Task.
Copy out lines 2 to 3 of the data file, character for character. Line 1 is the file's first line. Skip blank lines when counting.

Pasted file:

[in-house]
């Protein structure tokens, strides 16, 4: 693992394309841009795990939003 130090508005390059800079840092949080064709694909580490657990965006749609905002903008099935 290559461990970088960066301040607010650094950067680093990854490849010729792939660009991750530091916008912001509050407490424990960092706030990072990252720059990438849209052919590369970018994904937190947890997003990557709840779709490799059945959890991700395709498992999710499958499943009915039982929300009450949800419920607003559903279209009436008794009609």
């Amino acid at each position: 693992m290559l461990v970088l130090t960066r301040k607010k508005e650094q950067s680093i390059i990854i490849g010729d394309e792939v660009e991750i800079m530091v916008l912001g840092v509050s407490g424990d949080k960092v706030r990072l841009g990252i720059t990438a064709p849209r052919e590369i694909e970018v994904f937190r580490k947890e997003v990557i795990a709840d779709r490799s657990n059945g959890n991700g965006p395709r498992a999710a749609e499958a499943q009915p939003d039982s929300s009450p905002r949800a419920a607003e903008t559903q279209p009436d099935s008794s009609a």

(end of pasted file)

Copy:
């Protein structure tokens, strides 16, 4: 693992394309841009795990939003 130090508005390059800079840092949080064709694909580490657990965006749609905002903008099935 290559461990970088960066301040607010650094950067680093990854490849010729792939660009991750530091916008912001509050407490424990960092706030990072990252720059990438849209052919590369970018994904937190947890997003990557709840779709490799059945959890991700395709498992999710499958499943009915039982929300009450949800419920607003559903279209009436008794009609």
């Amino acid at each position: 693992m290559l461990v970088l130090t960066r301040k607010k508005e650094q950067s680093i390059i990854i490849g010729d394309e792939v660009e991750i800079m530091v916008l912001g840092v509050s407490g424990d949080k960092v706030r990072l841009g990252i720059t990438a064709p849209r052919e590369i694909e970018v994904f937190r580490k947890e997003v990557i795990a709840d779709r490799s657990n059945g959890n991700g965006p395709r498992a999710a749609e499958a499943q009915p939003d039982s929300s009450p905002r949800a419920a607003e903008t559903q279209p009436d099935s008794s009609a």